• @FosAvance sure, but Ella's point is that the concept of using human movements as a source of entropy (jitter of mouse movement or accelerometers in mobile devices) isn't novel, it's already very commonly used in practice. – Peteris Feb 5 '19 at 20:42
• @FosAvance Regardless of what you had in mind, you should use the OS (secure) RNG. It collects a lot more data, including data not accessible to userspace programs. That includes randomness contributed by mouse/keyboard/touchscreen/accelerometer data and also sources you wouldn't think of using. It will securely processes non-uniform correlated input (in a way that's not susceptible to bad data), use output derivation algorithms which cannot be reversed, and is free of statistical defects. (When you need raw bits use a system call like getrandom. It's preferable to /dev/(u)random.) – Future Security Feb 6 '19 at 3:07
• You may want to note that 256 bits represent an integer anywhere from $0$ to $2^{256}-1$. – forest Feb 6 '19 at 4:13

I think I have an idea how to truly generate true random, non-deterministic numbers.

If you have a normal computer you actually can't create truly random numbers, unless you have dedicated hardware (hardware random number generator) that produces truly random numbers. If you don't have that then the best you can do are Cryptographically secure pseudorandom numbers.

### What kind of numbers are needed for cryptography/security? Are those integers?

Once you have a random number you can also change the representation of it, for example an interger, Hex, binary, etc. It depends on the usage.

• Do you need a salt? $$\rightarrow$$ alphanumerical
• Do you need it for mathematical cryptography like asymmetric encryption? $$\rightarrow$$ integer
• $$\ldots$$

### How long should those numbers be? 10 digits, 100 digits?

Depends:

• The encryption scheme known as RSA uses fairly large prime numbers i.e. 1024-bit ($$\approx$$ 310 digits). You generate a 1024-bit number and increment the number until you have reached a prime number. This answer gives some additional information.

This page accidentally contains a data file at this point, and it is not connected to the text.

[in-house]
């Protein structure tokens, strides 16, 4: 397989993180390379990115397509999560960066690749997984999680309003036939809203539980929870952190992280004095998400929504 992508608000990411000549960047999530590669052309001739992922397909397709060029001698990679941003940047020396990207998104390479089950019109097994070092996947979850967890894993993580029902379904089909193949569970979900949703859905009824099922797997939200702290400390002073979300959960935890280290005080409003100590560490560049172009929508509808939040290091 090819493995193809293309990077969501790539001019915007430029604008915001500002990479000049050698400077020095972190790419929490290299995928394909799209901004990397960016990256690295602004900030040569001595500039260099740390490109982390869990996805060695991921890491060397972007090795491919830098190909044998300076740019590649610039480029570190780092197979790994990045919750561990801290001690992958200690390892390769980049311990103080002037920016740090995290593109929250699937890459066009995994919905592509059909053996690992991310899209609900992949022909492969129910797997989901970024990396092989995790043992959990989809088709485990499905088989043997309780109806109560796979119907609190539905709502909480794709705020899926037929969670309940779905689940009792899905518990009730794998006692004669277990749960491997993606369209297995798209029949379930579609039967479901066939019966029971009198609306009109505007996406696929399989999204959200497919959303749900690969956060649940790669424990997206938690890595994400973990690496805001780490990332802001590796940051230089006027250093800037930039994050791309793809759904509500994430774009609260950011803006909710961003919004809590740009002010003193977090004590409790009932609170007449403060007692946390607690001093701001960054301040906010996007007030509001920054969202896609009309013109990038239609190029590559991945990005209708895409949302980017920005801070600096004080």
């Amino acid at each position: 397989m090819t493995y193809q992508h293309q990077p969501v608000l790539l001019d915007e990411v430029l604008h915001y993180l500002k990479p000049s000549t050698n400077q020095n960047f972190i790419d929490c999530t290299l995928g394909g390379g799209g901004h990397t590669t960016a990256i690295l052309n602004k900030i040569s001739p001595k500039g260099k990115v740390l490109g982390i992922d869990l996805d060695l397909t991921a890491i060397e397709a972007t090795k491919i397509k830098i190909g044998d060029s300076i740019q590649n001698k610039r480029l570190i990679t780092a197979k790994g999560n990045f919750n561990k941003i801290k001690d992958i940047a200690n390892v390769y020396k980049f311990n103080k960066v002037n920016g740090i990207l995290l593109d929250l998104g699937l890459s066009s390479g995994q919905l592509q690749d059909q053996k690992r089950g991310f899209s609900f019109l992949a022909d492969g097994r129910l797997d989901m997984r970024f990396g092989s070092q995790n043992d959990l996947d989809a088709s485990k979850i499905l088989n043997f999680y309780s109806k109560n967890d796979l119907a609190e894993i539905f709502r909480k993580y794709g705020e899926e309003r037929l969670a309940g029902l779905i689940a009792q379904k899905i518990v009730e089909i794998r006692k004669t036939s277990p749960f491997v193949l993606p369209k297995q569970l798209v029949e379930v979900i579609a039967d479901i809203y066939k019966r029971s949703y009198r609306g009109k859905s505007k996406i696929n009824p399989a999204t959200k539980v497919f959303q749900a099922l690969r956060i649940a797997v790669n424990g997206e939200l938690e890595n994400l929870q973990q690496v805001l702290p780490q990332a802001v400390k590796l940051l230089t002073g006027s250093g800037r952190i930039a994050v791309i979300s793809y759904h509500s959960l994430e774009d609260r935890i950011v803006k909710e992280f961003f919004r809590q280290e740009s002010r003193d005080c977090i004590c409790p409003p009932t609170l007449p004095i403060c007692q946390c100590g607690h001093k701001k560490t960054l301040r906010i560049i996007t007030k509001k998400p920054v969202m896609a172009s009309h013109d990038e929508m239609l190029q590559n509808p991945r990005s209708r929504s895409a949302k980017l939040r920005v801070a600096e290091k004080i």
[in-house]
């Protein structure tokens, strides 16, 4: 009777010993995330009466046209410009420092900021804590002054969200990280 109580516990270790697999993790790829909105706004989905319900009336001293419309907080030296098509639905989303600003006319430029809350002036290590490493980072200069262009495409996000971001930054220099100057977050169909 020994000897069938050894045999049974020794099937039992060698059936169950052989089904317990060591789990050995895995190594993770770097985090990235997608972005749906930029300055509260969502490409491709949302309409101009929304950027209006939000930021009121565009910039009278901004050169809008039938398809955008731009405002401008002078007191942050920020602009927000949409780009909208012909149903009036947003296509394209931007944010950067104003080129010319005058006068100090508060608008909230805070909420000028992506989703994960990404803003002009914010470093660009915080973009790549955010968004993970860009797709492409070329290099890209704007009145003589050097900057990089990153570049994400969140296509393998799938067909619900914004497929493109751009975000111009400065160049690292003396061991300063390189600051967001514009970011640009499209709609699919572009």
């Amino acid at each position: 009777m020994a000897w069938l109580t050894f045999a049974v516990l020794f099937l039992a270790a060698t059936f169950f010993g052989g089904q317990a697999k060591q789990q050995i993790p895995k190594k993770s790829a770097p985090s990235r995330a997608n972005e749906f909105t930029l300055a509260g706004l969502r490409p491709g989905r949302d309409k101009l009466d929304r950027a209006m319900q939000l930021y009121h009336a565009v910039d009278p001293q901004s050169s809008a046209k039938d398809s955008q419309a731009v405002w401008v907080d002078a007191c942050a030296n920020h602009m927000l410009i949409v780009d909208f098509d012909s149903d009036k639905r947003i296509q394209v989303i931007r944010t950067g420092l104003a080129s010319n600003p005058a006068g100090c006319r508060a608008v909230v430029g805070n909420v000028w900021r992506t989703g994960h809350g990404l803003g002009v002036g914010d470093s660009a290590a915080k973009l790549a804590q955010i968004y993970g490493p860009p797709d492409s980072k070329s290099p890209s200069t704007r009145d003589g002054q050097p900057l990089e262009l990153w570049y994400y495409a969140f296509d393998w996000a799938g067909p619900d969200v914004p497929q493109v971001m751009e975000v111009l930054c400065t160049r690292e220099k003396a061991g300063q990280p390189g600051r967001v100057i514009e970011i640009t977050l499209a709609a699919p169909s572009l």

• If you want to create a simple coin-toss application you only need to produce a 1-bit random value (i.e. $$0 =$$ head, $$1 =$$ tails).

### [$$\ldots$$] did I get it right, random numbers are used to create hashes to create stronger encryption?

Random numbers have a large application (especially in cryptography).

About hashes:

Hashes are deterministic. That means that some input always has exactly the same hash-value. No matter when, where or anything, an identical hashing-algorithm creates always the same hash-value for an identical input. The idea of random numbers is that they create (almost every time) a different number.

Encryption:

Random numbers indeed play an important role for encryption. Almost every encryption-scheme makes use of random number generators.

• “If you have a normal computer you actually can't create truly random numbers” This is not true. It is very common for a computer these days to include a hardware entropy source (RDRAND on Intel, hardware RNG on most smartphones, even many microcontrollers include an RNG these days). “Cryptographically secure random numbers” I think you meant pseudorandom, otherwise the whole paragraph is useless — but it's actually wrong. – Gilles 'SO- stop being evil' Feb 5 '19 at 16:12
• Also the entire machine can be made to act as a TRNG. You can code a jitter application yourself, or use something like haveged – Paul Uszak Feb 5 '19 at 21:53